“A Sermon on the Subject of Judgment Day”

Matthew 25:31-46

Christ the King Sunday

Every three years, the lectionary places, in the path of the church, this morning’s gospel lesson from Matthew chapter twenty-five.  And, every time it rolls back around, it calls to mind James Forbes’ memorable observation, “Nobody gets into heaven without a letter of reference from the poor.”

In today’s gospel lesson, nobody gets into heaven without a letter of reference from the hungry, the sick, the stranger, the prisoner and the poor.  All the people of

every nation are gathered before Christ the King, and those who have shown kindness to those who are most in need of help and hope go to eternal life, while those who haven’t go to eternal punishment; a “salvation by works” kind of judgment day, which lands at an odd angle on our “saved by grace” ears, but which actually fits the pattern of Matthew’s gospel, where judgment day is almost always more about how we lived, than what we believed.  The gospel of John is the favorite gospel of popular evangelical Christianity because, in John’s gospel, what we believe about Jesus is the critical question on judgment day. However, in the other three gospels, Matthew, Mark and Luke, judgment day is almost always more about how we live, than what we believe.

Not unlike the four gospels, the letters of Paul are also home to varied voices concerning the subject of judgment day.  In Romans 10:9, for example, it is those who confess that Jesus is Lord and believe that God raised him from the dead who will be saved; putting the salvation decision in our hands.  But, in Romans 11:32, Paul says that God included all in sin so that God could include all in mercy; putting judgment and salvation back in God’s hands.  After which, I Timothy 4:10 strikes the ultimate compromise; “God is the Savior of all people (Romans 11:32), especially those who believe.”  (Romans 10:9)

Then, there is the book of Revelation, where judgment day excludes, from the city of God, those who failed to be strong in the face of persecution.  However, the gates to the city are left open, never to be closed, leaving open the possibility that those originally excluded might, eventually, get to come in, especially since Revelation 5:13 envisions an eternity in which all creatures and all people sing glory to God, together, forever; an outcome which Colossians 1:20 anticipates when it says that, in the cross of Christ, God was reconciling to Godself the whole creation. (Which is why every time I drive past that 100 foot tall cross in front of Berry’s Catfish Buffet on Highway 49,  I think to myself, “Too small.”)  According to Colossians chapter one, what happened at the cross was so enormous, and so effective, that it reconciled, to God, the whole world, and every person in it.

All of which is to say that, when it comes to judgment day, the Bible speaks with varied voices; none of which should be taken literally, but all of which should be taken seriously.

Including this morning’s gospel lesson, where no one gets into heaven without a letter of reference from the poor; a judgment day when our eternal destiny will hinge on whether or not we have shown kindness to those who are most in need of food and clothing, shelter and safety, hospitality and welcome; friendship, help and hope.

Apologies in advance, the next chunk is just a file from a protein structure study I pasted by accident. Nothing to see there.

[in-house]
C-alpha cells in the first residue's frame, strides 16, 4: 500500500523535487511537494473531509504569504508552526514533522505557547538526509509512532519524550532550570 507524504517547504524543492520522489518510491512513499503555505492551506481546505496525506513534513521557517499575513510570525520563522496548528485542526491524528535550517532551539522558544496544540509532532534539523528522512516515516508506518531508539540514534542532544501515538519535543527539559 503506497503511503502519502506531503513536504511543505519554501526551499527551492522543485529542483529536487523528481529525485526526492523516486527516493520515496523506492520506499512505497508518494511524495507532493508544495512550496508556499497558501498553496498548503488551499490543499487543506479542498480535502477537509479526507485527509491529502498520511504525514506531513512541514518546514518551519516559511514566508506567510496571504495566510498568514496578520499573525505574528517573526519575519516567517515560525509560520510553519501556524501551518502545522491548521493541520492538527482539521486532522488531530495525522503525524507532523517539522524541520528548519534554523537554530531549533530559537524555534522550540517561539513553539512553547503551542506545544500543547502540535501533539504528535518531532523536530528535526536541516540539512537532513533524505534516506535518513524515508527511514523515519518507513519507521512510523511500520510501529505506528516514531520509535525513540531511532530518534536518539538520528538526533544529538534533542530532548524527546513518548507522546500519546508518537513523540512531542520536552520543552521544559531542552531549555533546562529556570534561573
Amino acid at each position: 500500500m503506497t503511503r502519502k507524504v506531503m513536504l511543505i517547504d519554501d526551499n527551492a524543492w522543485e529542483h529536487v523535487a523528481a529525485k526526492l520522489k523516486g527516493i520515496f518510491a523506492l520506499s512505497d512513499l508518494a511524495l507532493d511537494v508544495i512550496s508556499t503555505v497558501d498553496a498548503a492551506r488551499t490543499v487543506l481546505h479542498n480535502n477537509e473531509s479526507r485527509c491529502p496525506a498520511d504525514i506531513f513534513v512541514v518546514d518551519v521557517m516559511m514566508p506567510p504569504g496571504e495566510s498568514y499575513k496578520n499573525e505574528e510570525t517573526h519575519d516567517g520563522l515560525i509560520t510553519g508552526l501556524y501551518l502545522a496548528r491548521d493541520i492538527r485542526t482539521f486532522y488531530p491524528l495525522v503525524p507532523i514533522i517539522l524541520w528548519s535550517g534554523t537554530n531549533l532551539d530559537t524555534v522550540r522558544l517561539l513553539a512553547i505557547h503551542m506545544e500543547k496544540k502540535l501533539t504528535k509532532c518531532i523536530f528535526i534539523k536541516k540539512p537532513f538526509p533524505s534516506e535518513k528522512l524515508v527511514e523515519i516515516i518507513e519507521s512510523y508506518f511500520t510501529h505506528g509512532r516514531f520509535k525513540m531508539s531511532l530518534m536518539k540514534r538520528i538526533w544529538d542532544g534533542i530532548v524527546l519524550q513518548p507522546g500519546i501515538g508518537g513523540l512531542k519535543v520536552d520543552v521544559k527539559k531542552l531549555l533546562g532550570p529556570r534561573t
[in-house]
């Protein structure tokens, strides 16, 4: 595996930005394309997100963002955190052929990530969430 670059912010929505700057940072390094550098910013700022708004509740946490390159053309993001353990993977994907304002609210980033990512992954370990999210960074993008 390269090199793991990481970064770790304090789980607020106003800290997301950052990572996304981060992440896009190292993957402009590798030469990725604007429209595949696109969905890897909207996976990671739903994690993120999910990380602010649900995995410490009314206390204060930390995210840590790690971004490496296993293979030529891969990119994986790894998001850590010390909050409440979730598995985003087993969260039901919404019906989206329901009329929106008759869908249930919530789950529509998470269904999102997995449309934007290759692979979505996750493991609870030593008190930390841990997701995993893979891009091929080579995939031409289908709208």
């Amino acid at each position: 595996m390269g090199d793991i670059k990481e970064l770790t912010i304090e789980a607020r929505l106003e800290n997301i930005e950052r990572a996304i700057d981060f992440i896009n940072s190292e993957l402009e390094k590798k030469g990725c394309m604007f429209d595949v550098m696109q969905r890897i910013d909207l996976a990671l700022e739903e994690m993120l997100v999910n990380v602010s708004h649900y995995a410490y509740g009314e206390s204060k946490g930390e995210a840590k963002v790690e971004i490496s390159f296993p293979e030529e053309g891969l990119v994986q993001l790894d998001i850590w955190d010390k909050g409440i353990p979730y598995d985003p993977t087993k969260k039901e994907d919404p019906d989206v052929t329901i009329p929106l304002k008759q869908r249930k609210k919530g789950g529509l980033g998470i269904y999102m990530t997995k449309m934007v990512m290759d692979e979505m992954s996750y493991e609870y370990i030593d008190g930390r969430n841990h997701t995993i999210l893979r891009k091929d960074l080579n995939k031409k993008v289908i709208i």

The point of which is that, to decide to follow Jesus is to be called to a life of kindness.

Or, as the poet William Blake said so many years ago, “We are put on earth for a little space, to learn to bear the beams of love.”  That is our great calling in this life; to learn to let the love which has come down to us go out through us, in specific acts of kindness and compassion; feeding the hungry, visiting the prisoner, welcoming the stranger, and giving care to the sick, the sad, the left out, marginalized, ostracized, lonely and alone.

Just to be clear, if we are not living that way, if we are not living lives of welcome and friendship, kindness and compassion, generosity and hospitality, that will not cause us to go to hell on judgment day.  To say that would be to take literally today’s gospel lesson, which would be as wrong as taking literally John 3:16-18, John 14:6, or any other Bible passage which seems to say, with settled certainty, who will be let in, and who will be left out, on judgment day.

However, not taking this morning’s gospel passage literally does not mean not taking it seriously.

To take today’s gospel passage seriously is to know, at the deep down center of our soul, that every day is judgement day; each new day, another day when we get to decide, all over again, whether or not we will live lives of kindness and compassion; deciding, in each new situation, and conversation, whether we will, or will not, sit down with, and stand up for, the same people Jesus would sit down with, and stand up for, if Jesus was in that same situation or conversation. Each new day, another judgement day, when we get to decide, all over again, to live a life of courage and kindness; letting the love which has come down to us go out through us, to whoever is most in need of help and hope.

Which, according to this morning gospel lesson, is like being kind to Christ the King himself, who is reported, once to have said, “Inasmuch as you showed kindness to the least of these, you showed kindness to me.”

                                                                        Amen.